[tlhIngan Hol] expressing "they are there"

De'vID de.vid.jonpin at gmail.com
Wed Feb 17 15:19:30 PST 2021

On Wed., Feb. 17, 2021, 20:38 Lieven L. Litaer, <levinius at gmx.de> wrote:

> Am 17.02.2021 um 18:05 schrieb De'vID:
> > Read the part in TKD 6.3 where it says "In the above examples, the
> > subjects are pronouns. If the subject is a noun, it follows the
> > third-person pronoun...". The fact that pronouns and nouns are treated
> > differently here rules out your substitution.
> That is all correct. But I do not see a strict rule saying that it is
> "not possible" to do what mayqel suggested. The rule only says what to
> do when the the subject is a noun.

The exclusion is implicit in the context, because pronouns are a subclass
of nouns. Consider that the subject is *always* a noun. (What else could it
be? A verb? An adverbial?) So wouldn't "If the subject is a noun" always be
true? Right after dealing with pronouns, it obviously means "If the subject
is a noun [which is not a pronoun]", in context.

I still believe that when we apply
> the rule described in chapter 3.3.5 talking about emphasis, mayqel's
> suggestion might work.

But only in Morskan. ;-)

(In standard Klingon, the {-'e'} already marks the subject in the copula,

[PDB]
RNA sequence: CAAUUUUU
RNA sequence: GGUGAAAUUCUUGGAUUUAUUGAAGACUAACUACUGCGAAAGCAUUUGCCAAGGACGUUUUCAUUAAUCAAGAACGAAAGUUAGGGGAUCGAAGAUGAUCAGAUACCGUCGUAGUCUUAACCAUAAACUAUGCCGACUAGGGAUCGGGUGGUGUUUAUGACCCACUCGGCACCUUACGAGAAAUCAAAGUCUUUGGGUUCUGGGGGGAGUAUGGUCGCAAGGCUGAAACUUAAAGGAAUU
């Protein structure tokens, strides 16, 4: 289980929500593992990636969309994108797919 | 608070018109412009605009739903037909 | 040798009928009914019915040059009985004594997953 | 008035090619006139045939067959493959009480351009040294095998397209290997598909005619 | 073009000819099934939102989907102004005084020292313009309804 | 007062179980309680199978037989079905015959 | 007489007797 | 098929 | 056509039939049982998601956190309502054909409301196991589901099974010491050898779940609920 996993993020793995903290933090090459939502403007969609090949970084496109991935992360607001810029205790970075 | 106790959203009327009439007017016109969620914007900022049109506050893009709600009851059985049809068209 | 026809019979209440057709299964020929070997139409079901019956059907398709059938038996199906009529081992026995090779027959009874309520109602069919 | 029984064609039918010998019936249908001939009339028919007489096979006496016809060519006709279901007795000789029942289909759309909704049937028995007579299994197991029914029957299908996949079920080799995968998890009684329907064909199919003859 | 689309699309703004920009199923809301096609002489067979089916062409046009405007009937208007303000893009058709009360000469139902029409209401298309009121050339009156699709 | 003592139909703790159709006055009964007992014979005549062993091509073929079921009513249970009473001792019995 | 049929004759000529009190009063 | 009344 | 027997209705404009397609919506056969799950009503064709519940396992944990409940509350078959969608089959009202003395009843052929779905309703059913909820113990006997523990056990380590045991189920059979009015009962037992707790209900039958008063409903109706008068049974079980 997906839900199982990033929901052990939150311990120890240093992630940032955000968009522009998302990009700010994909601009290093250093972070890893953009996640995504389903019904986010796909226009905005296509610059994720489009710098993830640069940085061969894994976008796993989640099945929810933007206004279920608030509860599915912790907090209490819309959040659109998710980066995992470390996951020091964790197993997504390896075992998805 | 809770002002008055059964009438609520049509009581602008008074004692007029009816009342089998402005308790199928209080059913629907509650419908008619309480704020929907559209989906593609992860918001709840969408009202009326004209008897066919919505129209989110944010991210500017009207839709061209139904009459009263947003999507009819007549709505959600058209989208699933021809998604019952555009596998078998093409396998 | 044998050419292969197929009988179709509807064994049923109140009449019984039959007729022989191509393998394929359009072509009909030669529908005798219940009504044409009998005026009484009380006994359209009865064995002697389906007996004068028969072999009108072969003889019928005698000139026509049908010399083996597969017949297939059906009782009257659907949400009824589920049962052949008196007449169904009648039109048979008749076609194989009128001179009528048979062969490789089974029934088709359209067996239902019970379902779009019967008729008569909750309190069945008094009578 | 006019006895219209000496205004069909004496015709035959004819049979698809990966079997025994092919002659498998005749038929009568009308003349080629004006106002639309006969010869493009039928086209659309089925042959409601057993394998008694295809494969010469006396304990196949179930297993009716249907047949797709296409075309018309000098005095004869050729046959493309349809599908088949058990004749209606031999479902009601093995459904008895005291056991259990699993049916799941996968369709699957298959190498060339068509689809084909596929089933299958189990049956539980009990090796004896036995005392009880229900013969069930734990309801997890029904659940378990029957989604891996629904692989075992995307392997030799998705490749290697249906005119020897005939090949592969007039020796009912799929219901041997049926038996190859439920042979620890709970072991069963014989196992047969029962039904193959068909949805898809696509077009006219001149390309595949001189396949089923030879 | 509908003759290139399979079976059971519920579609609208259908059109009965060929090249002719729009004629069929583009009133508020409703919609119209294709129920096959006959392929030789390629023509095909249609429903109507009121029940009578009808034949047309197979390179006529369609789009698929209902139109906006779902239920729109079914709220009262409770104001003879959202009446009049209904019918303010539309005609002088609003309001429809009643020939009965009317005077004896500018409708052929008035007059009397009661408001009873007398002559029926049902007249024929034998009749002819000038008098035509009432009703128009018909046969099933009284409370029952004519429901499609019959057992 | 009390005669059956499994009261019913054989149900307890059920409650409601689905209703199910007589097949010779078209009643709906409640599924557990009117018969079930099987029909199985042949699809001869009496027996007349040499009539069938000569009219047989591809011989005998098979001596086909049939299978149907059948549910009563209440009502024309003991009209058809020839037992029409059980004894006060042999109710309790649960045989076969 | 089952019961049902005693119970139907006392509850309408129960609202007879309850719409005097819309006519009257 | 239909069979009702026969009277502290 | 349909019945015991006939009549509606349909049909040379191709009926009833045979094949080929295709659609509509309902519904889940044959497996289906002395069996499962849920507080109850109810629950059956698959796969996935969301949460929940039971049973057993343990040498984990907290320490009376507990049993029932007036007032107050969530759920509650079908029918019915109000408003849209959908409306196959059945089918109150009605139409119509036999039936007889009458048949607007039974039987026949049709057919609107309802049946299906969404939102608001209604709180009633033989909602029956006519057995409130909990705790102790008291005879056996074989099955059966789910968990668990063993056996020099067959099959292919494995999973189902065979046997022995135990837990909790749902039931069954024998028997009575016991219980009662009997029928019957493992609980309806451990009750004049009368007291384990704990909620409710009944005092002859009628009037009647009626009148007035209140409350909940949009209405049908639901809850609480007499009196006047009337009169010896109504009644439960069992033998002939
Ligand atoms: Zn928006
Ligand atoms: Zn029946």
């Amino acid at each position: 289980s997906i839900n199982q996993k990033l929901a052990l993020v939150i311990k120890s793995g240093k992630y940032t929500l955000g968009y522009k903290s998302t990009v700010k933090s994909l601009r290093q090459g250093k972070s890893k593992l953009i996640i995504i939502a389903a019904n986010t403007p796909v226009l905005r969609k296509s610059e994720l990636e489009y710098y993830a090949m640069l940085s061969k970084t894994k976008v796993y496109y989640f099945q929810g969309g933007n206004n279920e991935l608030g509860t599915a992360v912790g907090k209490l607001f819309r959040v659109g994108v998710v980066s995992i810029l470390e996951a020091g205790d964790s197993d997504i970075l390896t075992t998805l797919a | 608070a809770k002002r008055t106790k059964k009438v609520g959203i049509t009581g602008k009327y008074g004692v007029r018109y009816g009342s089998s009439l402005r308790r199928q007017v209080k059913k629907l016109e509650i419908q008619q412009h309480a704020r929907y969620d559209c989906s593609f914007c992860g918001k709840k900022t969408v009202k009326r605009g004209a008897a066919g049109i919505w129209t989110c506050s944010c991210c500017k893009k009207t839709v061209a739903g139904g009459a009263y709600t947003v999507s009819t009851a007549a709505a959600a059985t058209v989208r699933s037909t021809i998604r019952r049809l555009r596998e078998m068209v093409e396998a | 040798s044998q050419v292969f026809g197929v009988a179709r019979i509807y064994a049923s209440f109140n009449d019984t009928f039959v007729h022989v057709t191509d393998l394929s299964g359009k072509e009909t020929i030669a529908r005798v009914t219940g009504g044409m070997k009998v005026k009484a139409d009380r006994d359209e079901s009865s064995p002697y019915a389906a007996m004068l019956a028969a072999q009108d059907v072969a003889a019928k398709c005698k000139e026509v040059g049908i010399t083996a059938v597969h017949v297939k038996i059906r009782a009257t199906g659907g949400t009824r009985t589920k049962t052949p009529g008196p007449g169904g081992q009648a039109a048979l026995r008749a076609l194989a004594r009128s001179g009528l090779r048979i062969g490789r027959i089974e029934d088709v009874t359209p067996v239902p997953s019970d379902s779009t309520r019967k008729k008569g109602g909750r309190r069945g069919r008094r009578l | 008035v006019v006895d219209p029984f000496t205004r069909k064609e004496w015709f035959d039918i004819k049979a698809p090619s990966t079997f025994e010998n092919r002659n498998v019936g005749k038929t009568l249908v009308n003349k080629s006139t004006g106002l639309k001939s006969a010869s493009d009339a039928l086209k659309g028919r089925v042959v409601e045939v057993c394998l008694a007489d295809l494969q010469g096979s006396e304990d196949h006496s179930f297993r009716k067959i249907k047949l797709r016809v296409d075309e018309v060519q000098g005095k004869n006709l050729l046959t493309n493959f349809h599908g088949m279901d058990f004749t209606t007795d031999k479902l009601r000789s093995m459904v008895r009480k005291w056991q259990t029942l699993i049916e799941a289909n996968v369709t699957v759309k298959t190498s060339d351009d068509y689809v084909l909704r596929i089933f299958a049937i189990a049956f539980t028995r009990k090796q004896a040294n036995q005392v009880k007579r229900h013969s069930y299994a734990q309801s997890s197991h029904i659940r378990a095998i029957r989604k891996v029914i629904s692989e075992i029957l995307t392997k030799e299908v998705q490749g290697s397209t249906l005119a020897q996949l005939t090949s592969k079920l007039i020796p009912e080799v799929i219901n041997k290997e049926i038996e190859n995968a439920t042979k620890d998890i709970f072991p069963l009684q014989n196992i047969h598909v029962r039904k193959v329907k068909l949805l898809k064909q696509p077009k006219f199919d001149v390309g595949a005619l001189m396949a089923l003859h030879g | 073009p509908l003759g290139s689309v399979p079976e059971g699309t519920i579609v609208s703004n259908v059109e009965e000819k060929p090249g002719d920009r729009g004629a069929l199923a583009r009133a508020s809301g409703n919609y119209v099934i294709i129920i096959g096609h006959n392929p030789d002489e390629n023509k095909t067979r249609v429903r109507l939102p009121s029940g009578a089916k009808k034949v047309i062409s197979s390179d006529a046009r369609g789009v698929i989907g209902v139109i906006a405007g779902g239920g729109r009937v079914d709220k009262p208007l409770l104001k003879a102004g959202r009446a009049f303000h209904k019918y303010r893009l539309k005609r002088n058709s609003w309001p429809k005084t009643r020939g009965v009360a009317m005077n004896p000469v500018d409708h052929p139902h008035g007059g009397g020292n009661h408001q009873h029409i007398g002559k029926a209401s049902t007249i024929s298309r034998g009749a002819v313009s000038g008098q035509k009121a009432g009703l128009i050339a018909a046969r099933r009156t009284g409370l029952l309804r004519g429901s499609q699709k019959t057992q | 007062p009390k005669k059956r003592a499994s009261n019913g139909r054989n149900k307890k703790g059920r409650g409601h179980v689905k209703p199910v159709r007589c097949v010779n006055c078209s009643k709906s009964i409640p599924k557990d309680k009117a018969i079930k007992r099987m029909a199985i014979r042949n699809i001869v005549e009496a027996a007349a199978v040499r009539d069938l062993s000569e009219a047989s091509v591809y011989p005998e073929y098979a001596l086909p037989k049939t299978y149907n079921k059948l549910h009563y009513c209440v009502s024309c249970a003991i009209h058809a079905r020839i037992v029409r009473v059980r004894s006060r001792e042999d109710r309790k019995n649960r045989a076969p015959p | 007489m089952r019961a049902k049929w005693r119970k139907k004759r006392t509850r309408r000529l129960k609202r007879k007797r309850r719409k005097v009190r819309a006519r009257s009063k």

so it can't do double duty as an emphasis marker. See KGT p.23.)

All just theoretically, but if you really take things exactly as
> written, that chapter also says. (upper case added for emphasis)
> "This suffix emphasizes that the NOUN to which it is attached is the
> topic of the sentence. In English, this is frequently accomplished by
> stressing the NOUN [...]
> And then, the first given example uses a PRONOUN.

Not a contradiction, because pronouns are a subclass of nouns, and in this
*other* context, they haven't been excluded.

I read {DujDaq maHtaH maH'e'} as an emphasis as the English "WE are in
> the shuttle." And I do not see where it breaks a rule.

In TKD section 6.3, which deals with "to be", it says "The pronoun always
follows the noun." The entire section assumes that there's only one pronoun
("the pronoun"), and it follows the noun object. After explaining the
simple case where there is only a pronoun (and no explicit noun subject),
it says "If the subject is a noun, it follows the third-person pronoun...
and takes the {-'e'} 'topic' suffix". (Note: "the third-person" pronoun,
not "a third-person pronoun".)

The rule that sentence is breaking is that there is more than one pronoun
in a sentence where it has the sense of "to be". (The rule is implicit, and
maybe someone could say there isn't such a rule, but doing so would require
an explanation of why the phrase "If the subject is a noun" is necessary if
its purpose isn't to rule out a pronoun in the subject slot.)

Aside: It also says "third-person pronoun", so that rules out things like
{HoD jIH wo'rIv'e'} "I, Worf, am the captain." (That might be a sentence
which is accepted but not grammatical.)

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